John Renbourn died on March 26, 2015 in Hawick, United Kingdom.
Dal i ‘Redig Dipyn Bach is the fifth album by Bob Delyn a’r Ebillion, one of the leading folk music acts from Wales. Unlike other Welsh artists that draw influences from the Celtic music tradition, Bob Delyn a’r Ebillion has a folk-rock edge with deep Bob Dylan influences, highlighting the charismatic vocals of frontman Twm Morys.
The band features a mix of traditional instruments such as fiddle; folk-rock band drums, bass and electric guitar; American folk-style harmonica; plus musical instruments from other parts of the world such as the Breton bombard and the South American charango.
Vocals are in Welsh. The CD booklet includes the Welsh language lyrics with English-language descriptions.
Personnel: Twm Morys on vocals, acoustic guitar, harp and harmonica; Gorwell Roberts on metal strung harp, acoustic guitar, electric guitar, mandolin and charango; Edwin Humphreys on saxophone, bombard, cornet, trumpet and organ; Einir Humphreys on vocals; Einion Gruffud on saxophone and pigborn; Claire Jones on fiddle; Nikolas Davalan on bass and double bass; Rhydwen Mitchell on drums; and Gwyn Jones on drums and percussion.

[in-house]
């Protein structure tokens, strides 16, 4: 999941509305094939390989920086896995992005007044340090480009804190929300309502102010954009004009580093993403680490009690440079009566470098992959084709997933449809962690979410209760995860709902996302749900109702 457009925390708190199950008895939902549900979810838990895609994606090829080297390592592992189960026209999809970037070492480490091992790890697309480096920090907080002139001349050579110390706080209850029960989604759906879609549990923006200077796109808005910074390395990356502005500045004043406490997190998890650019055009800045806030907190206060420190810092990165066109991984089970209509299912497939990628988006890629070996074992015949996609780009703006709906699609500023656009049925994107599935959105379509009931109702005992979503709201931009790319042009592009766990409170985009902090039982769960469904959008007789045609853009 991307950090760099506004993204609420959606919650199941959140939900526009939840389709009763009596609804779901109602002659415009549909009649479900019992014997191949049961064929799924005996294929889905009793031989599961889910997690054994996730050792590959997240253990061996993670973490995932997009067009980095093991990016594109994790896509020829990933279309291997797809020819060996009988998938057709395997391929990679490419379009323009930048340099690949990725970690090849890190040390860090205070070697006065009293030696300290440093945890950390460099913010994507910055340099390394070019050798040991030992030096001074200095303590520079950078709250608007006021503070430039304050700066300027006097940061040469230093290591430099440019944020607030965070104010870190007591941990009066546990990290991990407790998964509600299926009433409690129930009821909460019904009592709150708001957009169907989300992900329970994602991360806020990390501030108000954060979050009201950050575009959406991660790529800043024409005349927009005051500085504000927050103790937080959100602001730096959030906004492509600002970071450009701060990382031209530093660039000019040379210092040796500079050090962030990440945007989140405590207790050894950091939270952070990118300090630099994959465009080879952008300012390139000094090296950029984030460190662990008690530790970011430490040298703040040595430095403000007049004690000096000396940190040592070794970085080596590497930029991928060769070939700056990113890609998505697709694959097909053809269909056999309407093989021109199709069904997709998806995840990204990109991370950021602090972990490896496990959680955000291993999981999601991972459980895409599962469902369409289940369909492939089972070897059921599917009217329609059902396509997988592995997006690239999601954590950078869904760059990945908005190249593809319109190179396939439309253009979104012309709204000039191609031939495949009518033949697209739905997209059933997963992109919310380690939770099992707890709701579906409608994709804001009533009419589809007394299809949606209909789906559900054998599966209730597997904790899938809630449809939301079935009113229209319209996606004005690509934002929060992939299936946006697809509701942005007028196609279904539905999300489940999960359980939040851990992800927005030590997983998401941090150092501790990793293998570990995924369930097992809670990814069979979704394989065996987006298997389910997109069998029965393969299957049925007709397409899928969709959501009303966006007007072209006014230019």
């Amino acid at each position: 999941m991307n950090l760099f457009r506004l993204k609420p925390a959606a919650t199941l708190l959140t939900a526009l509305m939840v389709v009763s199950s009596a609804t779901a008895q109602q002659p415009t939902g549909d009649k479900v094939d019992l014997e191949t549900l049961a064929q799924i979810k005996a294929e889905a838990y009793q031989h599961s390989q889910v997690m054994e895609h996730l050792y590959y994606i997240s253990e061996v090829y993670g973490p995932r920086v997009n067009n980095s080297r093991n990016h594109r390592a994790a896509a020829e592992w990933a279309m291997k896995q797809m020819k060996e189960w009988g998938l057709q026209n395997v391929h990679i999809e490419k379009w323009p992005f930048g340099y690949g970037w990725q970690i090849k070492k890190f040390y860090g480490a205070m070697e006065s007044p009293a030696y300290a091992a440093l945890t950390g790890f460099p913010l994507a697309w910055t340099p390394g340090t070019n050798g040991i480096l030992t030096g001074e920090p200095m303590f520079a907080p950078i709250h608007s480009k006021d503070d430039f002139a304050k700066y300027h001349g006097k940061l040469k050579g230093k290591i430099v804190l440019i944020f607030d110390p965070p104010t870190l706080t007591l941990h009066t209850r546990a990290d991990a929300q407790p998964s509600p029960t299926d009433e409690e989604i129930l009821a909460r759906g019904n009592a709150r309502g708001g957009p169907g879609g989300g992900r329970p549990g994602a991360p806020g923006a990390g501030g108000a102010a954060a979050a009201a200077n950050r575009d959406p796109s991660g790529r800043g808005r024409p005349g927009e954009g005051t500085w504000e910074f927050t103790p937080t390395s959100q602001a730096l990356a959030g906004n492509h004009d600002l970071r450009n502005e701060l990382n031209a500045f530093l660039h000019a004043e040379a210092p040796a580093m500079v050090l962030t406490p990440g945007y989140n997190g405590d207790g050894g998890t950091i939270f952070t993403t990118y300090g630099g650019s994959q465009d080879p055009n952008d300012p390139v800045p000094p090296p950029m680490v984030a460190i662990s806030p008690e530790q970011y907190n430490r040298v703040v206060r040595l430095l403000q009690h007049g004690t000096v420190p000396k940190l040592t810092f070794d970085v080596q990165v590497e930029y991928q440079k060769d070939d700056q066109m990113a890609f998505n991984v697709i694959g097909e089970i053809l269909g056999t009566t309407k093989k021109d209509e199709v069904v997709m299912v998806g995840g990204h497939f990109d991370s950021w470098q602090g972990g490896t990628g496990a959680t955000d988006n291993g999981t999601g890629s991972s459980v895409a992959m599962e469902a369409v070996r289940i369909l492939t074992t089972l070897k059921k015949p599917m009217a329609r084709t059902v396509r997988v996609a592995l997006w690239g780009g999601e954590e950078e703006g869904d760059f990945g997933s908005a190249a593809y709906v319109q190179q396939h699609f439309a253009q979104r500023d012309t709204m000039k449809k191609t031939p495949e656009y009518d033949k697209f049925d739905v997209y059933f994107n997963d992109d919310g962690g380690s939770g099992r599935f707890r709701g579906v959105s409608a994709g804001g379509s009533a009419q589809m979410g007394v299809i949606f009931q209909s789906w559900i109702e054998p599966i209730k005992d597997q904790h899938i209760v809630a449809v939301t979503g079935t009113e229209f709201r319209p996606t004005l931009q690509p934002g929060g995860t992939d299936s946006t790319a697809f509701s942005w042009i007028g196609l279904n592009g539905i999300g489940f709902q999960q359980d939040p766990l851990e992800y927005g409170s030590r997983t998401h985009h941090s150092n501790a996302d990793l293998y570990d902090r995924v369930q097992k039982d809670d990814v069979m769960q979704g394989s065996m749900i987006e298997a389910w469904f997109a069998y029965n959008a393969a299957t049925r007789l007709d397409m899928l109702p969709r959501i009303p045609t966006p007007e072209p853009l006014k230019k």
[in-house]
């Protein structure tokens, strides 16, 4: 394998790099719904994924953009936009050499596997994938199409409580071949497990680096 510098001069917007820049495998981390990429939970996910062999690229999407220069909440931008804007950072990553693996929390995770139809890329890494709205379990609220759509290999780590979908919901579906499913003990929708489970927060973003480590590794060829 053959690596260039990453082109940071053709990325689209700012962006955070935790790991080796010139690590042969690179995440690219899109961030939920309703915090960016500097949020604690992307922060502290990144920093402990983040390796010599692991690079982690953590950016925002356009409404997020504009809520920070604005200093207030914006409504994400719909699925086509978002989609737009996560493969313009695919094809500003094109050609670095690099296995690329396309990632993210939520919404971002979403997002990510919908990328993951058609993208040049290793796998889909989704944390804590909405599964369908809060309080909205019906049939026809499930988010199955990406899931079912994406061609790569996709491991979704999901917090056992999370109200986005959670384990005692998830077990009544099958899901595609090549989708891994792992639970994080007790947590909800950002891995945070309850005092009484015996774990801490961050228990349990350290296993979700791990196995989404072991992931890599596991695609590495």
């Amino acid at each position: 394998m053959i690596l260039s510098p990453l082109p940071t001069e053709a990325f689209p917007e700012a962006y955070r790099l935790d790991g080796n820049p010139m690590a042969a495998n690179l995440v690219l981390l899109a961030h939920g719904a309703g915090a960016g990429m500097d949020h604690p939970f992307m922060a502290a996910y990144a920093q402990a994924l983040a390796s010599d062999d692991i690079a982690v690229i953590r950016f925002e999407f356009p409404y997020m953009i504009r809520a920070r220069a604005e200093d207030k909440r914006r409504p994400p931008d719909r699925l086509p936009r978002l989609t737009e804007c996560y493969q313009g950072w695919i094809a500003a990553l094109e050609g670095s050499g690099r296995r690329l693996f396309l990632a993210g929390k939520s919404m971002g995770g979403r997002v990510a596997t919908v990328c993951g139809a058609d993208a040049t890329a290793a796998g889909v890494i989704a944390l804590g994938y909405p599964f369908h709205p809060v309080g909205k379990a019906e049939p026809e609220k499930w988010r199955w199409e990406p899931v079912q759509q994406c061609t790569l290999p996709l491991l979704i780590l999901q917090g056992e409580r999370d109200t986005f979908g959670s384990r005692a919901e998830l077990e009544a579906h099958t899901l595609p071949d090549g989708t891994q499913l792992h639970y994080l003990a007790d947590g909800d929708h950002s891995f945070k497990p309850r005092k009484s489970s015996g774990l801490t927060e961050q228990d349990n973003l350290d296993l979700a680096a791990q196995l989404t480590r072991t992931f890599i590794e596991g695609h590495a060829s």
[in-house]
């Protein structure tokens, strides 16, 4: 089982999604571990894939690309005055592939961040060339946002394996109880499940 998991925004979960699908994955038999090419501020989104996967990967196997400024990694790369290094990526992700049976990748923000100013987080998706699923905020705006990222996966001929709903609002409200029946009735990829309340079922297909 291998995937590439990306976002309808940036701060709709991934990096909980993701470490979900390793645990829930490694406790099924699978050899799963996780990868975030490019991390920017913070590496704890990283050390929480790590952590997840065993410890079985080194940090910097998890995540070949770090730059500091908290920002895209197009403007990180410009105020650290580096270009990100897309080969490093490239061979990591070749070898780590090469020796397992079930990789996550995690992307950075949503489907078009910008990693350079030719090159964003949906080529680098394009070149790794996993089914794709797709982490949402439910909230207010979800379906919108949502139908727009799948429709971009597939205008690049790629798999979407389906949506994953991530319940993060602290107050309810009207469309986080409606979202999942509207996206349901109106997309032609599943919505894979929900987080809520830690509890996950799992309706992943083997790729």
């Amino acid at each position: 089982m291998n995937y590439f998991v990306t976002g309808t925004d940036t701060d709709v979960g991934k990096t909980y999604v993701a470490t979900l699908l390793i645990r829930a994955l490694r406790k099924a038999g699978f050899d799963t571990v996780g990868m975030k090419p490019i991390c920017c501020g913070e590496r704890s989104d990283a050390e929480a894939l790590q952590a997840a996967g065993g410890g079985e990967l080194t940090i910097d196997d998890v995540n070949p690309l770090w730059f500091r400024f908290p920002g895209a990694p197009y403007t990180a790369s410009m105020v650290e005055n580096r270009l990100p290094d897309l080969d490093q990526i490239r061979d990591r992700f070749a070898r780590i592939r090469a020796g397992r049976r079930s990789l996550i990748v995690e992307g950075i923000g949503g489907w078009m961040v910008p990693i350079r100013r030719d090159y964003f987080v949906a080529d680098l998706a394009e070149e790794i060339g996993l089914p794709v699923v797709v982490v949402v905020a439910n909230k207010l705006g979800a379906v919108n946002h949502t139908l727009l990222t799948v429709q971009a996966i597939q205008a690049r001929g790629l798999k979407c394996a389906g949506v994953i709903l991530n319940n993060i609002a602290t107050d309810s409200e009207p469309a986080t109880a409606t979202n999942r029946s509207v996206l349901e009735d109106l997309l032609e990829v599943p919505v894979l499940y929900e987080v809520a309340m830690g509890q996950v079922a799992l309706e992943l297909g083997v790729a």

Robert Anthony Plant was born August 2, 1948 in West Bromwich, West Midlands, England. He is a rock singer most famous for being the lead singer of one of the most influential rock bands of all time. Led Zeppelin. Robert is known for his powerful style, with a wide vocal range that embodies folk and blues passion at its finest. The British musician has a great appreciation for world music, especially African music.
In 1966 Plant became a professionalmusician. By 1967 he hformed the Band of Joy with John Bonham and created two fundamental working partnerships. The first such partnership was with Terry Reid – the two became friends playing on the progressive music circuit of the mid-1960s; the second was with bandleader Alexis Korner with whom Plant worked as harmonica player and co-vocalist in various Korner ventures many of which featured pianist Steve Miller and were featured as the opening act for the band Free.